A terrifying wooden dummy smiles out from a cramped TV screen. As the camera slowly zooms in on his wicked wooden face, he screeches out a spooky rhyme: “Abra-cadabra I sit on his knee. Presto! Change-o! And now, he is me! Hocus pocus, we take her to bed. Magic is fun! We are dead”. As he finishes his petrifying little poem, the dummy closes his eyes as they roll into the back of his head. He is now a dead dummy, and the effect is quite traumatizing, especially if one had been witness to this trailer for 1978’s Magic as a little kid watching their favorite show.
This is the basis of director Rodney Ascher’s latest project, Primal Screen. A man who made a name for himself with his first two documentaries Room 237 and The Nightmare, his latest inquiry into the human mind follows the recollections of people who have been equally repelled and fascinated by something they saw onscreen as a child. More specifically, recollections of a few different men who have fallen prey to automatonophobia, a.k.a. the fear of lifelike effigies. It would be simple to simplify it by saying that these guys basically have always been afraid of dolls, but as Ascher expertly shows, this phobia goes so much deeper than the average innate fear. In the end, whether we realize it or not, we all can relate to feeling a little uneasy about humanized inanimate objects, and we have all, at one point or another, blurted out something we wouldn’t normally say out loud when we felt as though we could say it through a different face.
First of all, I have to admit that I’ve never been a huge fan of Room 237 or The Nightmare. They both started out as interesting concepts, but their runtimes felt too long, there were too many interviewees involved, and the topics became repetitive, especially since they were dealing with topics that only a handful of people could relate to – either those that were huge cinema buffs of Stanely Kubrick’s The Shining, or those that had personally experienced sleep paralysis. I could see Ascher’s potential, but I wasn’t satisfied with the projects he had churned out quite yet.
This is why when I say that Primal Screen is without a doubt Ascher’s finest piece of cinema yet, I hope you’ll take me at my word. Unlike his previous work, this one feels much more universal, since nearly everyone can relate to watching something on their television screen when they were little that scarred them for life, whether it be in a small way such as forever remembering feeling a little afraid when they saw the trailer Richard Attenborough’s Magic pop up as a commercial during daytime TV, or in a much larger sense to the point where they can no longer be in the same room with a ventriloquist doll, even as an adult. Either way, everyone has had that moment where they saw a movie or a show or something onscreen that altered their perspective, whether it be that it gave them something new to fear, or that it sparked an interest within them that would not have otherwise existed, we can all recall something spooky that scared us as kids.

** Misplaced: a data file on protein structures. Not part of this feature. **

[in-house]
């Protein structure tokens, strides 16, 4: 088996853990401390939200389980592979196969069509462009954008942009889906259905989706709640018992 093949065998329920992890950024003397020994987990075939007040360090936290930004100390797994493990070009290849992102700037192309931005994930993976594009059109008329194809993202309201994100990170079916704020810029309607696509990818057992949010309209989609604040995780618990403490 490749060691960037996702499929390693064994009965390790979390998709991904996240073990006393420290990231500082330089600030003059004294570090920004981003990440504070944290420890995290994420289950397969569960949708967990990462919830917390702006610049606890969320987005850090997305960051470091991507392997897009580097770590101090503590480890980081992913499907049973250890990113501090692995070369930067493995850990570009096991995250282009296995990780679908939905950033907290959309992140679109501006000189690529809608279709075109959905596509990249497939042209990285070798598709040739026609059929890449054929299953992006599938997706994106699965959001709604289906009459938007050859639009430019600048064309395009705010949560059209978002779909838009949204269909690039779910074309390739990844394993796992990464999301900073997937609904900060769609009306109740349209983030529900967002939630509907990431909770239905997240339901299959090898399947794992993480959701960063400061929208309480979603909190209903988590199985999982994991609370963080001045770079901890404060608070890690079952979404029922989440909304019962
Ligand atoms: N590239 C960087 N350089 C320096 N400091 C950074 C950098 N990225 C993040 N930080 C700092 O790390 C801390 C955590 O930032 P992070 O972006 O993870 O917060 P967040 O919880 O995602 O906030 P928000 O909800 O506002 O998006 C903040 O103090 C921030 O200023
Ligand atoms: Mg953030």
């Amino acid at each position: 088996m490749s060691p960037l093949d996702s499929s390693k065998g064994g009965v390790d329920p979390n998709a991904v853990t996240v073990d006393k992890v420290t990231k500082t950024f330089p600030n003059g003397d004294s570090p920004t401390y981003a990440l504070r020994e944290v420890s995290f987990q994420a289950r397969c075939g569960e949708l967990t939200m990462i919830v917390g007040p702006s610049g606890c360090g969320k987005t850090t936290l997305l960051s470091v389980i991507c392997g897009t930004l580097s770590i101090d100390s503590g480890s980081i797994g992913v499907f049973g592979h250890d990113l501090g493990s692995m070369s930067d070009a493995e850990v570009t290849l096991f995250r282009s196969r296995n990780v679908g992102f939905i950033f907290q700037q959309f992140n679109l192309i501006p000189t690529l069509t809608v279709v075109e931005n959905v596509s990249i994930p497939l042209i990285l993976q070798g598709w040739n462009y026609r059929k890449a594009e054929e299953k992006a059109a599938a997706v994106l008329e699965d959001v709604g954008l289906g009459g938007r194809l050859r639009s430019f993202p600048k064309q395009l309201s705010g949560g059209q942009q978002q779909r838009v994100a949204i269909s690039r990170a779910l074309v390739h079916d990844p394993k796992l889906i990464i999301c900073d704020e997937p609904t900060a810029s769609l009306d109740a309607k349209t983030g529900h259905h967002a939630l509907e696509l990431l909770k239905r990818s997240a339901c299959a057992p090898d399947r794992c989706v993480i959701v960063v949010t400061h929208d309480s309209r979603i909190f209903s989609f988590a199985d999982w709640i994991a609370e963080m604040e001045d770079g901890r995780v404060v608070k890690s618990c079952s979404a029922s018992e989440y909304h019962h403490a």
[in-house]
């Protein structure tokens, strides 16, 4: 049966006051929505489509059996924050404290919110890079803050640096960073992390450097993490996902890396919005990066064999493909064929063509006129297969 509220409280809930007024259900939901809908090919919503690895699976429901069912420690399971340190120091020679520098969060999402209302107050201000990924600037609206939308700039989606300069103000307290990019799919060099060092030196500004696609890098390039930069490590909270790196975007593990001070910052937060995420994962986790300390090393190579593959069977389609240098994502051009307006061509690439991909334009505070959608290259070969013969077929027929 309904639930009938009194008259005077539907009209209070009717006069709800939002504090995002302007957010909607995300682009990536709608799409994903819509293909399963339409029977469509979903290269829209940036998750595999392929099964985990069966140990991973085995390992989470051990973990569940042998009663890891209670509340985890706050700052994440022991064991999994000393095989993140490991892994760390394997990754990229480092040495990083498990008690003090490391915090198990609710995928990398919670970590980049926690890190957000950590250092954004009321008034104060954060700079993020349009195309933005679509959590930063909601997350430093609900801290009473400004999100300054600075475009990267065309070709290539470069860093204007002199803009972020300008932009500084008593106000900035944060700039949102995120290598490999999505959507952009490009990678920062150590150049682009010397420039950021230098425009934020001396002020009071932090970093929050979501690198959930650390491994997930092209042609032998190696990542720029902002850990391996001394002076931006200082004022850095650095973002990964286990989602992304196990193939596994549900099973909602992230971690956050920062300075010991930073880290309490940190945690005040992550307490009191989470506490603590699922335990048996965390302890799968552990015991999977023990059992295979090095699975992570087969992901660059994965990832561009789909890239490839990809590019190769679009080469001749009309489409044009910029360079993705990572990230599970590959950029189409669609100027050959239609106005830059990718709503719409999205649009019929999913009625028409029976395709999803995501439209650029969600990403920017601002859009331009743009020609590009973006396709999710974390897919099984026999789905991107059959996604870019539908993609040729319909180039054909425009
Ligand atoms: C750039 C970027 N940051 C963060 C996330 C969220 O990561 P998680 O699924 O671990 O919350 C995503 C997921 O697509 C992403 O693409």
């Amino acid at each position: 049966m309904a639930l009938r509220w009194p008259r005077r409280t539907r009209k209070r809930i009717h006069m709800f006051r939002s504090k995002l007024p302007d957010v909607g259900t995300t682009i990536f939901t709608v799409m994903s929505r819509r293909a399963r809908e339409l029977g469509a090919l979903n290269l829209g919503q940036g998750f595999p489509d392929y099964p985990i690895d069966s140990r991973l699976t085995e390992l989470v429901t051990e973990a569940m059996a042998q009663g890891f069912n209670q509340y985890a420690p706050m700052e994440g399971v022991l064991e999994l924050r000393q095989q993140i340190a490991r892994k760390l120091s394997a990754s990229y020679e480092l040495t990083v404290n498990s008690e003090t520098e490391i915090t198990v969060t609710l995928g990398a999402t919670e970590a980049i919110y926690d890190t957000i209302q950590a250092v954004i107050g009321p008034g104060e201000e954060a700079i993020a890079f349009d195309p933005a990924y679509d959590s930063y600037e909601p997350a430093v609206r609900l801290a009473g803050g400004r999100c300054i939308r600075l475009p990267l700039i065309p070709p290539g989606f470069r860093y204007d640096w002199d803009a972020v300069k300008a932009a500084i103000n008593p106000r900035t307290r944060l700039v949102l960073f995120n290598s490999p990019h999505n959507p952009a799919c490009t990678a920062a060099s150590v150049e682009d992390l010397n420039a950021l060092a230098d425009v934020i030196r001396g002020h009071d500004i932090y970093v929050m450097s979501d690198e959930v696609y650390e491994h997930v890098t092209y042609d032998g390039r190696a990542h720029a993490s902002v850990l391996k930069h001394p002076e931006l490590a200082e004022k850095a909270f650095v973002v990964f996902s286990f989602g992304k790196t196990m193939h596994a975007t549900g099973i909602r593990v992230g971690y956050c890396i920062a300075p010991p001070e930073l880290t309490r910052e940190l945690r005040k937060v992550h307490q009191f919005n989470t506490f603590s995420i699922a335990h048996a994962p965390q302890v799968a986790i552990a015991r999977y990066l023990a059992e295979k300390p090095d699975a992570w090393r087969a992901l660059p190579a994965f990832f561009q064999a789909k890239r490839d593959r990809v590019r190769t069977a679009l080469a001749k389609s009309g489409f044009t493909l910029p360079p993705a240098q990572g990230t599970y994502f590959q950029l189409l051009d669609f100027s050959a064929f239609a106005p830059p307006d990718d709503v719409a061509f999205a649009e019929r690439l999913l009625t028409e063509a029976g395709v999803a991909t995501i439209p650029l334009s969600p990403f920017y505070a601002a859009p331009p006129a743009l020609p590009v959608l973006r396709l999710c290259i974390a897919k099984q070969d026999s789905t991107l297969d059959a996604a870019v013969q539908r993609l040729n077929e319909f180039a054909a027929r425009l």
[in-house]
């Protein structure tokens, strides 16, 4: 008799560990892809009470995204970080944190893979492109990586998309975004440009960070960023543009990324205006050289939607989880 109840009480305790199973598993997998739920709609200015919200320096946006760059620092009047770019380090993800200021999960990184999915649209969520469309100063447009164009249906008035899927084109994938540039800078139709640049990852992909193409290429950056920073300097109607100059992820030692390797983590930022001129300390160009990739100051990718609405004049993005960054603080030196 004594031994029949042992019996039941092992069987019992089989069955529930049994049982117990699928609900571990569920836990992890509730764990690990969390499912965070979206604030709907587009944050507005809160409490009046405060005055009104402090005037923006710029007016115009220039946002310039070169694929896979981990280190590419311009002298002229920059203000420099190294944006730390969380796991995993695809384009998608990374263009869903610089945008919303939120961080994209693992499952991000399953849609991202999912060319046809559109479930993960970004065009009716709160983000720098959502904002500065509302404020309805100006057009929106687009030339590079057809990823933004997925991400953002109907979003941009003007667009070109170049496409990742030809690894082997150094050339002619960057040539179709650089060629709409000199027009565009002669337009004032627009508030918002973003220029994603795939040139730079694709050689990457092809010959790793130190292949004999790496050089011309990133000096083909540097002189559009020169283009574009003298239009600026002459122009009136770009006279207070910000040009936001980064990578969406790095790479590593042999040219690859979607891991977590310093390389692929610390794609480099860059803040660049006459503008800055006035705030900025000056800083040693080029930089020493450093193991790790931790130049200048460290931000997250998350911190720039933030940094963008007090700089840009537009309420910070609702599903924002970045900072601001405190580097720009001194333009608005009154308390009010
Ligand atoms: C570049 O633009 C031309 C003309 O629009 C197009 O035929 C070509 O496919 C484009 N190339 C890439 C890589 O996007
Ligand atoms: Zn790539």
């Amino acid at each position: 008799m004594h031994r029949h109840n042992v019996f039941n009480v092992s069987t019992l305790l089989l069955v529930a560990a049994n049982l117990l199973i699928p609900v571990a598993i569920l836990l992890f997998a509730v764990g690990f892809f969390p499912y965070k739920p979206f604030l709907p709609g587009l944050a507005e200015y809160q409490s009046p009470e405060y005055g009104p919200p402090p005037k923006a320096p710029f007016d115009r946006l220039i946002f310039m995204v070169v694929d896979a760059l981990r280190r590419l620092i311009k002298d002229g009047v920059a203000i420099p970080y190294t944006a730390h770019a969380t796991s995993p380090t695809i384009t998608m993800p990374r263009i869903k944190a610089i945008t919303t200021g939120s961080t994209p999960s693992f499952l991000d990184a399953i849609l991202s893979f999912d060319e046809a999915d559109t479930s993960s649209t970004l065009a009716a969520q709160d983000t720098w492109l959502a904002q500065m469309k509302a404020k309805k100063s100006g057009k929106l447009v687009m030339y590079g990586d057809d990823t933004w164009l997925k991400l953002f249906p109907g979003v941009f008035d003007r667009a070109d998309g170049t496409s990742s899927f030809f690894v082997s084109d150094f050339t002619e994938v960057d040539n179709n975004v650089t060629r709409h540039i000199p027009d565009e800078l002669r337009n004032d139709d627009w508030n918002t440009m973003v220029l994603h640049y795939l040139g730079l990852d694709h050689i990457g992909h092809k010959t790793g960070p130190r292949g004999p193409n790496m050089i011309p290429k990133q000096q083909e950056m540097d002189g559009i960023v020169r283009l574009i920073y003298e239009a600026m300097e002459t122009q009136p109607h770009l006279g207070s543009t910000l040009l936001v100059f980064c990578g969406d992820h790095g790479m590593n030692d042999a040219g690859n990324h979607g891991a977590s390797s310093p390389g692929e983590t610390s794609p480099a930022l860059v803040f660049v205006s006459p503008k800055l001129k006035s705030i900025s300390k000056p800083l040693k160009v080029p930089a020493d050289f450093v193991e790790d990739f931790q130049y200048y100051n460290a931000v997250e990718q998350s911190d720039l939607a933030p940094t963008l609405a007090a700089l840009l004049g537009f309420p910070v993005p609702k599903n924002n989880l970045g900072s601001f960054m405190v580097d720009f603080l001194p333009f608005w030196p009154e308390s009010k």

Not only does this movie contain a much more relatable subject matter than Ascher’s previous projects, but it’s also a much more innovative film as well, as Ascher dives deep into the background of ventriloquism, citing how necromancy could have possibly served as the original inspiration for people voicing human-like dolls, and goes on to illustrate the hypothesis of uncanny valley, which theorizes that the more human an animate object appears, the more afraid we as humans become of its presence. He even merges social media into his coverage, showing how the anonymity of platforms like Twitter allow users to say things which they never would utter aloud in everyday conversation, simply because they have the mask of a computer hiding their real face. As he brilliantly points out, we are actually not that far removed from dummies with the way our behavior has been in this new modern age. Just as a ventriloquist may use a dummy to speak more honest truths, so, too, do we use social media to speak in ways that are more accurate to how we actually feel because we think that no one can see us saying these things.
With a shorter runtime, much better editing, and a much more relatable and intriguing subject matter, Primal Screen is definitely Ascher’s most prolific work yet. According to Ascher at the question and answer portion following his world premiere at the Overlook Film Fest, he hopes that he and his new business partner, the streaming service Shudder, can add on to this already existing gem, and possibly turn Primal Screen into a full-fledged series with several episodes. If that’s the case, I can honestly say that I will definitely be tuning in, and I hope that you all will do the same.
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